The highly influential Allingham and Sandmo model of income tax evasion assumes that taxpayers are driven by utility maximization, choosing evasion over compliance if it yields a higher expected profit. We test the main assumptions of this so-called deterrence approach considering both compliance decisions and the process of information acquisition using MouselabWEB. In an incentivized experiment, 109 participants made 24 compliance decisions with varying information presented for four within-subject factors (the four central model parameters: income, tax rate, audit probability, and fine level). Additionally, explicit expected value information was indicated in one of two conditions. The results reveal that participants attended to all relevant information, a prerequisite for expected value-like calculations. As predicted by the deterrence model, choices were clearly influenced by audit probability and fine level. Against the model assumptions, the presented parameters were not integrated adequately, indicated by a non-monotonic increase of evasion with rising expected rate of return from evasion. Additionally, more transitions between information necessary for calculating expected values did not result in higher model conformity, just as presenting explicit information on expected values. We conclude that deterrence information clearly influences tax compliance decisions in our setting but observed deviations from the deterrence model can be attributed to failures to properly integrate all relevant parameters.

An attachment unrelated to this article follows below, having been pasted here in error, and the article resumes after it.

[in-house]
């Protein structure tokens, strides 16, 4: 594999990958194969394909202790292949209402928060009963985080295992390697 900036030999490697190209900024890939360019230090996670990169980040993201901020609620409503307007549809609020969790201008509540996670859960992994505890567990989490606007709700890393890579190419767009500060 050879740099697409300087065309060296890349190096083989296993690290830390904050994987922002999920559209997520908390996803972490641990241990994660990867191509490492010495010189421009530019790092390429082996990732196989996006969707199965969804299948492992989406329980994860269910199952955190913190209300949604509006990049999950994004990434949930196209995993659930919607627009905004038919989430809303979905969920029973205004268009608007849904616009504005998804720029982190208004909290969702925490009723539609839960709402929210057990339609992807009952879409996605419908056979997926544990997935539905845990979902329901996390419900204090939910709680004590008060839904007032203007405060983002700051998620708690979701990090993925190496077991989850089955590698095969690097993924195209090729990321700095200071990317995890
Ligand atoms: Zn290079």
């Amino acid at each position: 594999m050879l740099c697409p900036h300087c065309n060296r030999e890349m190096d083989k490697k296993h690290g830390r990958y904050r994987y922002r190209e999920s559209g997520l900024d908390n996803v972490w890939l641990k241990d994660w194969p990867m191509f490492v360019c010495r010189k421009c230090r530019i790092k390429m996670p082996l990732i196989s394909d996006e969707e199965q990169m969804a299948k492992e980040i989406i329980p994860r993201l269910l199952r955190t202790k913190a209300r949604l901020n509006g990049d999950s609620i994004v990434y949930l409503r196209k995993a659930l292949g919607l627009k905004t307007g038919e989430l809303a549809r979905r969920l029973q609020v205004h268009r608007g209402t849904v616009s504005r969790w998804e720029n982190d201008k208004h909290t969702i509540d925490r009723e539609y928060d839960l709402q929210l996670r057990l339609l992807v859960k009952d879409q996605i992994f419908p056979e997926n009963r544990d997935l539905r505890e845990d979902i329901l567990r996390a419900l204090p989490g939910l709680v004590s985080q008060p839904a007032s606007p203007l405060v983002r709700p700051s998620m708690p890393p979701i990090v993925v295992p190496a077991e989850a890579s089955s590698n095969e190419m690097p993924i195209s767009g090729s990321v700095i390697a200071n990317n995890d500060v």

|Number of pages||15|
|Journal||Journal of Behavioral Decision Making|
|Publication status||Published - 2022|
- EXPECTED VALUE
- EXTERNAL VALIDITY
- PROCESS-TRACING METHODS
- expected value
- process tracing
- rational choice
- tax compliance
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Information processing in tax decisions. A MouselabWEB study on the deterrence model of income tax evasion
Kogler, C. (Creator), Olsen, J. (Creator), Müller, M. (Creator) & Kirchler, M. (Creator), OSF, 2020
DOI: 10.17605/OSF.IO/H3JA6, https://osf.io/h3ja6/